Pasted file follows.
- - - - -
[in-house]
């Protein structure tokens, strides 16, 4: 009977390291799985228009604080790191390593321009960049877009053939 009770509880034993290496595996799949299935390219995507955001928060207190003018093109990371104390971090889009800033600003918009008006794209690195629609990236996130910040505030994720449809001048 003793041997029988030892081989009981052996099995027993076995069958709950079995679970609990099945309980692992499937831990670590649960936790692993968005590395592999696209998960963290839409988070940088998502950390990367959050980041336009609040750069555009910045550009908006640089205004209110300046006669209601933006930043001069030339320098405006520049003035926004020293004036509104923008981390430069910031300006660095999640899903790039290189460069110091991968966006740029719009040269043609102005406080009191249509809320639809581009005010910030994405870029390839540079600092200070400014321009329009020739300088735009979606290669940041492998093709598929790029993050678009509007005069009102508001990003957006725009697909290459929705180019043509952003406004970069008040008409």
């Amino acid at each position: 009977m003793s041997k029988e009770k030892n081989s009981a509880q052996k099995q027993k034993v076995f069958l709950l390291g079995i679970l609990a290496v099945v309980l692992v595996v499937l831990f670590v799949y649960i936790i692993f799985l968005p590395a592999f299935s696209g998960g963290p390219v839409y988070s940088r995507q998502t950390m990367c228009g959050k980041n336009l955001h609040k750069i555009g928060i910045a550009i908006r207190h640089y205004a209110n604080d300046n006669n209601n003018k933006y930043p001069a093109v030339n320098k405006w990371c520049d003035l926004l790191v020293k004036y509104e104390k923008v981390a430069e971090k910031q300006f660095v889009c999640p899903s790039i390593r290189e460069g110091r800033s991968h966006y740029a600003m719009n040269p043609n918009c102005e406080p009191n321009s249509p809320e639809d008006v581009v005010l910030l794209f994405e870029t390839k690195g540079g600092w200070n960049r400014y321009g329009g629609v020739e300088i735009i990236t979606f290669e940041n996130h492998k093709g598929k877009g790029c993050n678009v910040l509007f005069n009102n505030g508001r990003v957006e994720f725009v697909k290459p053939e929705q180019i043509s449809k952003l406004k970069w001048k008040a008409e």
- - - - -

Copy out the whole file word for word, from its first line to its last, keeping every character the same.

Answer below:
[in-house]
């Protein structure tokens, strides 16, 4: 009977390291799985228009604080790191390593321009960049877009053939 009770509880034993290496595996799949299935390219995507955001928060207190003018093109990371104390971090889009800033600003918009008006794209690195629609990236996130910040505030994720449809001048 003793041997029988030892081989009981052996099995027993076995069958709950079995679970609990099945309980692992499937831990670590649960936790692993968005590395592999696209998960963290839409988070940088998502950390990367959050980041336009609040750069555009910045550009908006640089205004209110300046006669209601933006930043001069030339320098405006520049003035926004020293004036509104923008981390430069910031300006660095999640899903790039290189460069110091991968966006740029719009040269043609102005406080009191249509809320639809581009005010910030994405870029390839540079600092200070400014321009329009020739300088735009979606290669940041492998093709598929790029993050678009509007005069009102508001990003957006725009697909290459929705180019043509952003406004970069008040008409």
């Amino acid at each position: 009977m003793s041997k029988e009770k030892n081989s009981a509880q052996k099995q027993k034993v076995f069958l709950l390291g079995i679970l609990a290496v099945v309980l692992v595996v499937l831990f670590v799949y649960i936790i692993f799985l968005p590395a592999f299935s696209g998960g963290p390219v839409y988070s940088r995507q998502t950390m990367c228009g959050k980041n336009l955001h609040k750069i555009g928060i910045a550009i908006r207190h640089y205004a209110n604080d300046n006669n209601n003018k933006y930043p001069a093109v030339n320098k405006w990371c520049d003035l926004l790191v020293k004036y509104e104390k923008v981390a430069e971090k910031q300006f660095v889009c999640p899903s790039i390593r290189e460069g110091r800033s991968h966006y740029a600003m719009n040269p043609n918009c102005e406080p009191n321009s249509p809320e639809d008006v581009v005010l910030l794209f994405e870029t390839k690195g540079g600092w200070n960049r400014y321009g329009g629609v020739e300088i735009i990236t979606f290669e940041n996130h492998k093709g598929k877009g790029c993050n678009v910040l509007f005069n009102n505030g508001r990003v957006e994720f725009v697909k290459p053939e929705q180019i043509s449809k952003l406004k970069w001048k008040a008409e």